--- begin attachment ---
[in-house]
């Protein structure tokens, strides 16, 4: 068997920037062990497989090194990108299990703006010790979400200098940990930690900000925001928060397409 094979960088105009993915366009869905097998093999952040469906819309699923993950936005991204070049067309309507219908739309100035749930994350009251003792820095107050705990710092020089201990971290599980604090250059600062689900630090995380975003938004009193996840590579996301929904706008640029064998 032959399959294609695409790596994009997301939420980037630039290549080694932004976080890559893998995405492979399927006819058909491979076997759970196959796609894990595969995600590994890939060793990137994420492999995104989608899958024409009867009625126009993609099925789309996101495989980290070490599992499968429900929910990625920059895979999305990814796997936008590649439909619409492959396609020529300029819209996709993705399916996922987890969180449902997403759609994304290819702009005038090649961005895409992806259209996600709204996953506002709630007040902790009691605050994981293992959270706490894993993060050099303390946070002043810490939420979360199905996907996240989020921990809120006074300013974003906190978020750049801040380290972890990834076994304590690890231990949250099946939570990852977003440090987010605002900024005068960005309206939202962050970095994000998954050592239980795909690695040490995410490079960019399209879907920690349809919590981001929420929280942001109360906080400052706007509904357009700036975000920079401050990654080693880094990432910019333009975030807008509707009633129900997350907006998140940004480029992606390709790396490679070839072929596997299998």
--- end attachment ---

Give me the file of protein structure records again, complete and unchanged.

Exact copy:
[in-house]
């Protein structure tokens, strides 16, 4: 068997920037062990497989090194990108299990703006010790979400200098940990930690900000925001928060397409 094979960088105009993915366009869905097998093999952040469906819309699923993950936005991204070049067309309507219908739309100035749930994350009251003792820095107050705990710092020089201990971290599980604090250059600062689900630090995380975003938004009193996840590579996301929904706008640029064998 032959399959294609695409790596994009997301939420980037630039290549080694932004976080890559893998995405492979399927006819058909491979076997759970196959796609894990595969995600590994890939060793990137994420492999995104989608899958024409009867009625126009993609099925789309996101495989980290070490599992499968429900929910990625920059895979999305990814796997936008590649439909619409492959396609020529300029819209996709993705399916996922987890969180449902997403759609994304290819702009005038090649961005895409992806259209996600709204996953506002709630007040902790009691605050994981293992959270706490894993993060050099303390946070002043810490939420979360199905996907996240989020921990809120006074300013974003906190978020750049801040380290972890990834076994304590690890231990949250099946939570990852977003440090987010605002900024005068960005309206939202962050970095994000998954050592239980795909690695040490995410490079960019399209879907920690349809919590981001929420929280942001109360906080400052706007509904357009700036975000920079401050990654080693880094990432910019333009975030807008509707009633129900997350907006998140940004480029992606390709790396490679070839072929596997299998």